Cycling in the ICU can improve recovery

February 1, 2017

The latest Opinion from CFN Network Investigator Michelle Kho was published in the Winnipeg Free Press (Feb. 1, 2017).

Cycling in ICU optimizes recovery for critically ill.

Frail and critically ill patients can safely bike in the intensive care unit, even early in their ICU stay.

Here’s why hospitals should review and expand their approach to rehabilitation across the country.

Patients in critical care are rigged up to all sorts of specialized equipment, including machines to support breathing, medication pumps and monitors.

Despite all this investment, few critically ill patients receive exercise, which is key to their recovery.

Studies from the ICU show exercise is more effective than changes in nutrition or different ways of providing mechanical ventilation for improving long-term physical function in critically ill adults.

But critically ill and frail patients are often perceived as ‘too sick’ for physiotherapy. Rehabilitation in the ICU can be infrequent and, when provided, may occur late in a patient’s ICU stay.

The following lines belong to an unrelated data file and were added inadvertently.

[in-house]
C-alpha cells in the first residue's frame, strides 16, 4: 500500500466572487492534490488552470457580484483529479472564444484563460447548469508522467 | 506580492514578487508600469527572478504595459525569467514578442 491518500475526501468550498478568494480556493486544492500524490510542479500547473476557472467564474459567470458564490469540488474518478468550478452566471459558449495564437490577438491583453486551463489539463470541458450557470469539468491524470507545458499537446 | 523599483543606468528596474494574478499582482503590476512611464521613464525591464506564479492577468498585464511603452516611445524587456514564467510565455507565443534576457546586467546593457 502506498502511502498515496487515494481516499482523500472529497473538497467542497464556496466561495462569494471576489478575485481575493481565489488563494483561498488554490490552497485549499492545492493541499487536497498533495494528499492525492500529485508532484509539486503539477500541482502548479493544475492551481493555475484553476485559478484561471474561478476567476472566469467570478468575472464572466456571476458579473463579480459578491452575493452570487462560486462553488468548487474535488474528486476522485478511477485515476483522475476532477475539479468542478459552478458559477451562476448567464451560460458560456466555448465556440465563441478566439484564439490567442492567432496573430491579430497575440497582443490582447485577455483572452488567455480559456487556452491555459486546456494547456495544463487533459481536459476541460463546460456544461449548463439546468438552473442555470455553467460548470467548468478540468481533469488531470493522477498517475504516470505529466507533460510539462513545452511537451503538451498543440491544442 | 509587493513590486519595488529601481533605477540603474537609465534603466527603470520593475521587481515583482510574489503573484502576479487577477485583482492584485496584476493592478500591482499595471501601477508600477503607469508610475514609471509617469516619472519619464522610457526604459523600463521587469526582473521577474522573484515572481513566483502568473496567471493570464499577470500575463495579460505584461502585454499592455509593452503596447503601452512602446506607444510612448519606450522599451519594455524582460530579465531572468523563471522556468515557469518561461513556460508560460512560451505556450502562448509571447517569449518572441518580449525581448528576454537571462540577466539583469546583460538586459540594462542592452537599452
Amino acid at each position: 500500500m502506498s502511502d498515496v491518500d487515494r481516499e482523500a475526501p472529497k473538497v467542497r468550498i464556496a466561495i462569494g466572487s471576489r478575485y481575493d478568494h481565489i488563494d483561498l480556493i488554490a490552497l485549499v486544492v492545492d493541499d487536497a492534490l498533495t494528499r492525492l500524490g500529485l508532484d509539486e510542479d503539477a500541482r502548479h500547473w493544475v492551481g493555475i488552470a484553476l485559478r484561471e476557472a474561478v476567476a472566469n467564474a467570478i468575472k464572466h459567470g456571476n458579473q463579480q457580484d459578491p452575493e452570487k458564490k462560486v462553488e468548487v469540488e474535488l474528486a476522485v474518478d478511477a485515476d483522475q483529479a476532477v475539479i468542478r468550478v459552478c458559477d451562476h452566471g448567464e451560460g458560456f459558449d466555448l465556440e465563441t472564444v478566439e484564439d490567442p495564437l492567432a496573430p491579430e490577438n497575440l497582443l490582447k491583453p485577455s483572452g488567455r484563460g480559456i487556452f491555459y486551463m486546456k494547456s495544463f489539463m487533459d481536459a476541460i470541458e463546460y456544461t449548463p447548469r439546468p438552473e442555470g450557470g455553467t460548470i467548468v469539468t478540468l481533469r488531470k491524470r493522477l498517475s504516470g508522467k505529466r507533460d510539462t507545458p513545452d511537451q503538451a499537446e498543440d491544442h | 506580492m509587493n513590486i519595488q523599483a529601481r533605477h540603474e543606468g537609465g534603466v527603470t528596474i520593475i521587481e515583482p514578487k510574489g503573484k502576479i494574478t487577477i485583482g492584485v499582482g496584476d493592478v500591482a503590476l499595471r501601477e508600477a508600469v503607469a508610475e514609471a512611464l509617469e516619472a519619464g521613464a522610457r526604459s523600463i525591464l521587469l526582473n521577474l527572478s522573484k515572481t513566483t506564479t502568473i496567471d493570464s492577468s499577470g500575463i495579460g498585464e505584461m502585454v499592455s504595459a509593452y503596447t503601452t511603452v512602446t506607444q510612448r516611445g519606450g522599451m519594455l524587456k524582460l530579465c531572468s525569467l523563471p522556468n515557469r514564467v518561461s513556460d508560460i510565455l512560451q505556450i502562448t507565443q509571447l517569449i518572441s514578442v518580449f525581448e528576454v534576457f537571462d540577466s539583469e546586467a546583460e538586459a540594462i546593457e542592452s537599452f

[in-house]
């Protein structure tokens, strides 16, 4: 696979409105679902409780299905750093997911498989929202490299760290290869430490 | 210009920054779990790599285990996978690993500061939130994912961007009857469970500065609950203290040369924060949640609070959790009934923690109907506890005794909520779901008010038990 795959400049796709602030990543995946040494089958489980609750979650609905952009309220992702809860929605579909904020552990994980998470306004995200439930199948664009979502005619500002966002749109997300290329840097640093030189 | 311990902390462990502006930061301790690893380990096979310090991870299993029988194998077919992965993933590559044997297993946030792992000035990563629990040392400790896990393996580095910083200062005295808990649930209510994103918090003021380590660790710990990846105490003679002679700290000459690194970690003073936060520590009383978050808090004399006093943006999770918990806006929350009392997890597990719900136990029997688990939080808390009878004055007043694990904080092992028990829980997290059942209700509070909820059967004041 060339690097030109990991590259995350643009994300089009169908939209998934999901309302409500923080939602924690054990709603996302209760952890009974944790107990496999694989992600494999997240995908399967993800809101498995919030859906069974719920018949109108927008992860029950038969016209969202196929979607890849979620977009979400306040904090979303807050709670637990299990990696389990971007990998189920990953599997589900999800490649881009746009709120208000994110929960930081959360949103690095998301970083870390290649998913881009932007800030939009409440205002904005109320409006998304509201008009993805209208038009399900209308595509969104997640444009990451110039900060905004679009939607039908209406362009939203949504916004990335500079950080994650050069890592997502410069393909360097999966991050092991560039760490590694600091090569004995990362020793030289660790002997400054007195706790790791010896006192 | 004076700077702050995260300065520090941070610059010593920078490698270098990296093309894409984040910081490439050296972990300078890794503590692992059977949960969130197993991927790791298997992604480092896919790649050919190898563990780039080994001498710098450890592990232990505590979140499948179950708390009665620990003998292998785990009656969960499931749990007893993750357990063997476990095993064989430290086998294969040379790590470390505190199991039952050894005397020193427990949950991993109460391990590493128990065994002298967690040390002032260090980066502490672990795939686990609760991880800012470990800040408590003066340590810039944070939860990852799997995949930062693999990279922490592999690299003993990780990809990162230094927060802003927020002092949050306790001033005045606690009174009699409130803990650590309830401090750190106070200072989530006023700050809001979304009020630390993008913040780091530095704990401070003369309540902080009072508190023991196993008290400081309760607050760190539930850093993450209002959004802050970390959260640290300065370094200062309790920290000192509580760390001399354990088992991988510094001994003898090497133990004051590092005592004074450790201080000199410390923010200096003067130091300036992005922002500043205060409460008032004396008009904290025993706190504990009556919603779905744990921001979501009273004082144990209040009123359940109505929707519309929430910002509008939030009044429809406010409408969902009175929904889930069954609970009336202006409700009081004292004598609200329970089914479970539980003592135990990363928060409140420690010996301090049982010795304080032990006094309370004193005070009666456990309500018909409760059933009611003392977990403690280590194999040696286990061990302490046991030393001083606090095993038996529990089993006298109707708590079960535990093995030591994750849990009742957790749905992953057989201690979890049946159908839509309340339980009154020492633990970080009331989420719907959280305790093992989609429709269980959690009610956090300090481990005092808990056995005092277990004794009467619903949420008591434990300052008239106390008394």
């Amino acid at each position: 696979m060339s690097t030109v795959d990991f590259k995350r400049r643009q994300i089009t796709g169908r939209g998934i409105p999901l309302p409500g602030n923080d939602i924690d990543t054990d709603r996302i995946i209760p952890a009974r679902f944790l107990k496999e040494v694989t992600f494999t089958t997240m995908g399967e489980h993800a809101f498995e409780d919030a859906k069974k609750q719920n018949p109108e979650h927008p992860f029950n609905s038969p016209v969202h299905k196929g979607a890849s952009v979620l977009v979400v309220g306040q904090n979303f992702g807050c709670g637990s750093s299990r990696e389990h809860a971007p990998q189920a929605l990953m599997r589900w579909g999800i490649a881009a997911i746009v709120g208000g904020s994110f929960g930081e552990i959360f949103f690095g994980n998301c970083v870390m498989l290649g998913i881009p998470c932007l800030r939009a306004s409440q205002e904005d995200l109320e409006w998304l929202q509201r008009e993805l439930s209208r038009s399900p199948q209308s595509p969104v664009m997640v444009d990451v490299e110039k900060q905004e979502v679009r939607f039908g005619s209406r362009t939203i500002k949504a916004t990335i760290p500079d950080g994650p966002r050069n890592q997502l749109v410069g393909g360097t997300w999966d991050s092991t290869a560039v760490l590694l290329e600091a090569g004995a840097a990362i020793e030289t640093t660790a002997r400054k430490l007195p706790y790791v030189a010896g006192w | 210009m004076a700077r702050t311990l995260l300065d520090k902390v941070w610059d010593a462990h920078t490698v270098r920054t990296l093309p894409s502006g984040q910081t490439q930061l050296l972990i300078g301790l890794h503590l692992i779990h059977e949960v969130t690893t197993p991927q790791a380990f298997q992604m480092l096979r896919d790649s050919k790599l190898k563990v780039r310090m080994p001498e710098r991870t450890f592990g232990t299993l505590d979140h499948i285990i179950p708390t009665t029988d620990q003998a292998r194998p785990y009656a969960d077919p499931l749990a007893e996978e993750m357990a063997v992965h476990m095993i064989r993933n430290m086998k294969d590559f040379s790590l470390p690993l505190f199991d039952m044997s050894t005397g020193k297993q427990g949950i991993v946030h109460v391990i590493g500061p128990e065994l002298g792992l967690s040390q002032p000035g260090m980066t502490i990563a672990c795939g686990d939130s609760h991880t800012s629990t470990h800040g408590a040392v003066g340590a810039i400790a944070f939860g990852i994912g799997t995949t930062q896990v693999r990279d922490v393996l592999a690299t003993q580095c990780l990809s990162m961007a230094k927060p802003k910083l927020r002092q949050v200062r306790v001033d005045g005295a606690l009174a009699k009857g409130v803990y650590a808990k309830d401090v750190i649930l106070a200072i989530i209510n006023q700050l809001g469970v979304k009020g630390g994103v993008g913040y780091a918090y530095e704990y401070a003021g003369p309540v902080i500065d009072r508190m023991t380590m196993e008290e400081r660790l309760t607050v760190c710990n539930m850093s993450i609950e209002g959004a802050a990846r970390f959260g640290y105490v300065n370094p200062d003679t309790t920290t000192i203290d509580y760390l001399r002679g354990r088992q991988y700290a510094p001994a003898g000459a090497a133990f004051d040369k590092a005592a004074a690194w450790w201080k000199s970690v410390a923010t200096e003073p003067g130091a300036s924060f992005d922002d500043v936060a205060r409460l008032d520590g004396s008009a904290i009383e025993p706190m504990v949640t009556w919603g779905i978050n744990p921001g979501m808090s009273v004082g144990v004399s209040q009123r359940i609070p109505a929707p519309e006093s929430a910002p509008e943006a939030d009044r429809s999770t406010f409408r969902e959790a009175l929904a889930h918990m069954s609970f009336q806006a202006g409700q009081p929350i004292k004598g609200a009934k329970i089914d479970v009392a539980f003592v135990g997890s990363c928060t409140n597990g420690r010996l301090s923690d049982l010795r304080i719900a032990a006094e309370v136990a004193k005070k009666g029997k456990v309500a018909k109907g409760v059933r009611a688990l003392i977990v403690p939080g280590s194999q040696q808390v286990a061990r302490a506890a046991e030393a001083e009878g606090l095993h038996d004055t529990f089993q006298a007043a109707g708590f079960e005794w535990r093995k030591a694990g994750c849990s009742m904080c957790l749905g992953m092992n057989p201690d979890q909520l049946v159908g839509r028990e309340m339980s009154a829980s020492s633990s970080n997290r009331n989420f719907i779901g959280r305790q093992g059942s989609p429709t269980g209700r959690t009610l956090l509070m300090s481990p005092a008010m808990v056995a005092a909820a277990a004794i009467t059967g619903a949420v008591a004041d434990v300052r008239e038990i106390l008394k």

Without rehabilitation, physical strength quickly deteriorates, and patients wind up leaving ICU with new weaknesses acquired there. This, in turn, can result in longer hospital stays, higher risk of mortality and more health-care costs.

Canada’s population is aging, and Canadians over 65 years of age account for 78 per cent of the three most expensive types of hospitals stays by diagnosis: cardiopulmonary disease, pneumonia and heart failure without angiogram. These are all conditions that require some time in ICU.

Yet, we’ve recently witnessed cutbacks to physiotherapy services in our acute care hospitals.

It’s time to change the way we view exercise for frail and critically ill patients. As soon as we resuscitate, we need to think of starting rehabilitation interventions, even in the ICU, to optimize their recovery.

Early in-bed cycling is one creative therapeutic approach for critically ill patients, for supporting our aging population and for potentially saving significant health-care dollars down the road.

Read the entire piece, or Click here to learn more about this CFN-funded research (CAT2014-06).